Rev. David Rives Interviews Jason Lisle

If you have 25 minutes to spare, and you remember the several times we wrote about Jason Lisle’s “Instant Starlight” Paper, then this video is for you.

This is about Jason’s solution to the Distant Starlight problem. The problem — for young-earth creationists — is that the light we see from distant sources required literally billions of years to reach earth, yet the creationist’s universe is only 6,000 years old.

Jason is the the creationist astrophysicist who used to be employed by Answers in Genesis (AIG), but for never-explained reasons he left AIG a couple of years ago to become director of whatever it is that they call research at the Institute for Creation Research.

The title of this video is Distant Starlight In A Young Universe. Jason doesn’t show up until shortly after the first three minutes, so to save time you might want to zoom to that point. Then be prepared to be amazed. We’ve never seen Jason speak before, and he’s surprisingly articulate. He gives a good presentation. Rev Rives spends most of the time saying nothing except: “Wow, that’s amazing!”

If the subject interests you, you’ll want to watch this. If not, we’ll certainly understand. We enjoyed it. We’re certainly not convinced by Jason, but the point he’s making isn’t actually wrong. Nevertheless, it’s irrelevant except for young-Earth creationists. It’s difficult to imagine that Jason is devoting his life to creationism.

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28 responses to “Rev. David Rives Interviews Jason Lisle

  1. At 0:08:30 in the video, the image of Supernova 1987a as seen today debunks Jason Lisle’s anisotropic speed of light “solution” to the distant starlight problem. If the speed of light were different in different directions, the light echo shown in the image would not be circular. The fact that it is circular demonstrates clearly that light does indeed travel at the same speed in all directions (at least, at that part of the universe in the vicinity of the Large Magellanic Cloud).

    What we see in the photograph is the gas in the interstellar space around the supernova being irradiated by the light and radiation generated in 1987 by the supernova explosion. The radius of that circle is now 28 light years (2015 minus 1987), and it expands one light year in all directions each year. The fact that we see it as a circle is convincing evidence that c is constant in all directions.

    So, how do you explain that, Jason?

  2. Good point, retiredsciguy.

  3. Ah, the Dreamteam of Creacrap … alas it’s too late in the evening, but as soon as I have the time I’ll certainly watch this.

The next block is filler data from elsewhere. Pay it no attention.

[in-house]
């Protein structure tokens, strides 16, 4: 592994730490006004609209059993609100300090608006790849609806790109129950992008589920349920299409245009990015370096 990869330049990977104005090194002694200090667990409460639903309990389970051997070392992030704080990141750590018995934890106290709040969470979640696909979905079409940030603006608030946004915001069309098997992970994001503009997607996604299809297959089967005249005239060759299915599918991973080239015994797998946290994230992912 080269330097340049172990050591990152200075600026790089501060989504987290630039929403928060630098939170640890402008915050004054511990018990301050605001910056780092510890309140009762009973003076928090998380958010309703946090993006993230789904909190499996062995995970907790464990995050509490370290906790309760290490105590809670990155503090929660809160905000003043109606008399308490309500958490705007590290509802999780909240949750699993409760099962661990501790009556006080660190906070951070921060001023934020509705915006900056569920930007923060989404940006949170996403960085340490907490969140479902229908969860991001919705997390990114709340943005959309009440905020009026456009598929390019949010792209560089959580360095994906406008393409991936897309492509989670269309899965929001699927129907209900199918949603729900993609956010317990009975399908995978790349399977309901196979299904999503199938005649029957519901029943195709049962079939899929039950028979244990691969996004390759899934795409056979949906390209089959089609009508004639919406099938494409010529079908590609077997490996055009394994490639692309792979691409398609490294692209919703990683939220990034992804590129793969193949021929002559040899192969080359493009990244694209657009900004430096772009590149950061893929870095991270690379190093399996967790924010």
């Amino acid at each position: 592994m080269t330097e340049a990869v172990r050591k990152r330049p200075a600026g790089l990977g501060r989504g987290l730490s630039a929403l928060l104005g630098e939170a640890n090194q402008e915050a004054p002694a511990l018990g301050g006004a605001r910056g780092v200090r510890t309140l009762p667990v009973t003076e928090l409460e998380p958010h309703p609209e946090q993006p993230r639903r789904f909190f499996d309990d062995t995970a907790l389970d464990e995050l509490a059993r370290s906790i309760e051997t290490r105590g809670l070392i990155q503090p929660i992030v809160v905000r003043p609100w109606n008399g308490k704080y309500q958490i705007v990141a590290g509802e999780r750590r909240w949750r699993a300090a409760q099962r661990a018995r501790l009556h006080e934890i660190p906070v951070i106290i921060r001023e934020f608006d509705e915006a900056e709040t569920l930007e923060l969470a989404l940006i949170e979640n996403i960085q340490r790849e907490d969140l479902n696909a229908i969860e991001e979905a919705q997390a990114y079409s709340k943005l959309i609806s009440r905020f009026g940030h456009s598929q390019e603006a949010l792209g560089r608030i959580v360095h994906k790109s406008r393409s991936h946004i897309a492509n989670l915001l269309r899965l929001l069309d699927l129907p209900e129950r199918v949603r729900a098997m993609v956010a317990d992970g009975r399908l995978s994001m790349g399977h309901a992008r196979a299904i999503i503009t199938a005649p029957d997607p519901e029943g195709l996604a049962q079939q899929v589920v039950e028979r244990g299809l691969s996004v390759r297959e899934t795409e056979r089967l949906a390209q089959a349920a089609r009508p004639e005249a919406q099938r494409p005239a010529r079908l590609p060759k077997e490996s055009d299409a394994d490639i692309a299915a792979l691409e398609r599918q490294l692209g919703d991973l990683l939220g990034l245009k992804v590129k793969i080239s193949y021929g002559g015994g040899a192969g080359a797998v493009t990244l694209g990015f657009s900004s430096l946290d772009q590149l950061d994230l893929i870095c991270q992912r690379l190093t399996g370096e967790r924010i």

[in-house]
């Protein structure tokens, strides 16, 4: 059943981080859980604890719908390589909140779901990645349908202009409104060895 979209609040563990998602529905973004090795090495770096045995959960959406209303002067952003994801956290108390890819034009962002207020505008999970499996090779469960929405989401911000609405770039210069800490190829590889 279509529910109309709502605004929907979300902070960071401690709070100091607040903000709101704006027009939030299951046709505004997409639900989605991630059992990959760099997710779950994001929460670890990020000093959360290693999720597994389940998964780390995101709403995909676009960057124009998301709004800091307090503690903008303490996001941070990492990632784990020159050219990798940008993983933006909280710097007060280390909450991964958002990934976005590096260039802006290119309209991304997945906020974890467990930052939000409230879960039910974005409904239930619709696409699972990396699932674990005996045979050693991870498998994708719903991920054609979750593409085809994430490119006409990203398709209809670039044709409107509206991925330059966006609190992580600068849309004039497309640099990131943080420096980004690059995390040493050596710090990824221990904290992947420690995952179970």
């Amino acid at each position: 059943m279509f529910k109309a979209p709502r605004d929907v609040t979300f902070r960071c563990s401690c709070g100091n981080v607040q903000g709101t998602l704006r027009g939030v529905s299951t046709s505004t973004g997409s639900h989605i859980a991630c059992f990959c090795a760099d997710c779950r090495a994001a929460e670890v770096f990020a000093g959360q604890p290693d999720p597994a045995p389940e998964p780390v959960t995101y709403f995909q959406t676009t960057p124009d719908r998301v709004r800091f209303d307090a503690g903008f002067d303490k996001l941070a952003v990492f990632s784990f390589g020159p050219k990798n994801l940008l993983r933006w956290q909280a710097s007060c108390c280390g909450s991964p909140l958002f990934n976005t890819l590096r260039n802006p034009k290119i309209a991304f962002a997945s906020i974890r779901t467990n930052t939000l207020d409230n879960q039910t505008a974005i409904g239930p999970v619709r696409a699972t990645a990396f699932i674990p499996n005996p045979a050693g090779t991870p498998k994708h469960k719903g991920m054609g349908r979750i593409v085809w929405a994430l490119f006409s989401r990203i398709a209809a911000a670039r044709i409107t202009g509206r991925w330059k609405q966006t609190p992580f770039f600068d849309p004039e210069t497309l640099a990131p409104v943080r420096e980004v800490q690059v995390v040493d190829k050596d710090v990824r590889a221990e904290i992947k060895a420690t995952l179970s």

I wonder – is this the new project the Good Rev was working on? I am thrilled! And of course I have boundless faith in our dear SC to keep me totally updated.

  4. Stephen Kennedy

    In the video Lisle gives the impression that the only way to determine the speed of light is with clocks. He gives all kinds of reasons why the one way speed of light can not be measured using clocks to determine how long it took a photon to travel a certain distance.

    If he actually knew any Physics he would realize that the energy of a photon, E = h x f where E is energy, h is Planck’s constant = 6.626 x 10^-34 J sec., and f is the frequency of the light wave. Light has a dual nature where it can behave as either a particle or a wave. f = c/l where c is the speed of light and l is the wavelength.

    We can write:
    E = h xc/l
    Solving for c, the speed of light, we get:

    c = (E x l)/h

    If we examine a photon coming from a star we can measure E with a photoelectric photometer, l from its spectrum and h is a constant which is a finite number. When we make observations we always find that E and l are finite numbers that we can use to calculate the speed of the incoming photon and it is always equal to about 3×10^8 meters/second.

    In fact Planck’s law as the form that prevents f from ever going to infinity so the energy will always be finite and c will always be finite.

  5. A YEC doesn’t need a speed of light to be infinite, only greater than the standard number by a factor of about a million. (14 billion years/10,000 years) Of course, the question is why choose any such number. Why infinity, a million, a thousand, one, or even factor less than one? (If less than one, then the universe is even older than it seems.)

  6. If the speed of light were to vary by a factor of one million depending on its direction, that is a huge difference and would be readily apparent in everyday life. A red beam of light from one direction would be a cosmic ray from the opposite direction, you would have to be in just the right direction from a radio station to tune in its signal, etc., etc.